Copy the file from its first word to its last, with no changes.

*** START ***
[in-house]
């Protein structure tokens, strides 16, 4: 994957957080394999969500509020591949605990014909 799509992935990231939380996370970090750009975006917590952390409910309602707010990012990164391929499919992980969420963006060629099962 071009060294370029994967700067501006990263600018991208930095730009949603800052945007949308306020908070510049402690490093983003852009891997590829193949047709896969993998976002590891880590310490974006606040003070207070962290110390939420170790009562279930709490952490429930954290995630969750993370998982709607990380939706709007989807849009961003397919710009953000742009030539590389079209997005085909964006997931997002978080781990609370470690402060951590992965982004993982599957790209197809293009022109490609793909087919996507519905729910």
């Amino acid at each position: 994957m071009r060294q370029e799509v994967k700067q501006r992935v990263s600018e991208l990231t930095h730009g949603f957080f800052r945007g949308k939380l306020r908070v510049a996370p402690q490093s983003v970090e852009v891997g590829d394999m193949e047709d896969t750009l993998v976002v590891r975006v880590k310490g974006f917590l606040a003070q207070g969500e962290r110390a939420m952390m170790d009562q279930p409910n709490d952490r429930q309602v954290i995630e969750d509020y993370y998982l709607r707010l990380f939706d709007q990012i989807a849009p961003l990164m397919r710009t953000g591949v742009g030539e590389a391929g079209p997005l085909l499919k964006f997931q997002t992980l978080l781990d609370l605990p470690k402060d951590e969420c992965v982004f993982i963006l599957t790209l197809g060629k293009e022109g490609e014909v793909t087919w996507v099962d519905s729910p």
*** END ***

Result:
[in-house]
């Protein structure tokens, strides 16, 4: 994957957080394999969500509020591949605990014909 799509992935990231939380996370970090750009975006917590952390409910309602707010990012990164391929499919992980969420963006060629099962 071009060294370029994967700067501006990263600018991208930095730009949603800052945007949308306020908070510049402690490093983003852009891997590829193949047709896969993998976002590891880590310490974006606040003070207070962290110390939420170790009562279930709490952490429930954290995630969750993370998982709607990380939706709007989807849009961003397919710009953000742009030539590389079209997005085909964006997931997002978080781990609370470690402060951590992965982004993982599957790209197809293009022109490609793909087919996507519905729910």
């Amino acid at each position: 994957m071009r060294q370029e799509v994967k700067q501006r992935v990263s600018e991208l990231t930095h730009g949603f957080f800052r945007g949308k939380l306020r908070v510049a996370p402690q490093s983003v970090e852009v891997g590829d394999m193949e047709d896969t750009l993998v976002v590891r975006v880590k310490g974006f917590l606040a003070q207070g969500e962290r110390a939420m952390m170790d009562q279930p409910n709490d952490r429930q309602v954290i995630e969750d509020y993370y998982l709607r707010l990380f939706d709007q990012i989807a849009p961003l990164m397919r710009t953000g591949v742009g030539e590389a391929g079209p997005l085909l499919k964006f997931q997002t992980l978080l781990d609370l605990p470690k402060d951590e969420c992965v982004f993982i963006l599957t790209l197809g060629k293009e022109g490609e014909v793909t087919w996507v099962d519905s729910p």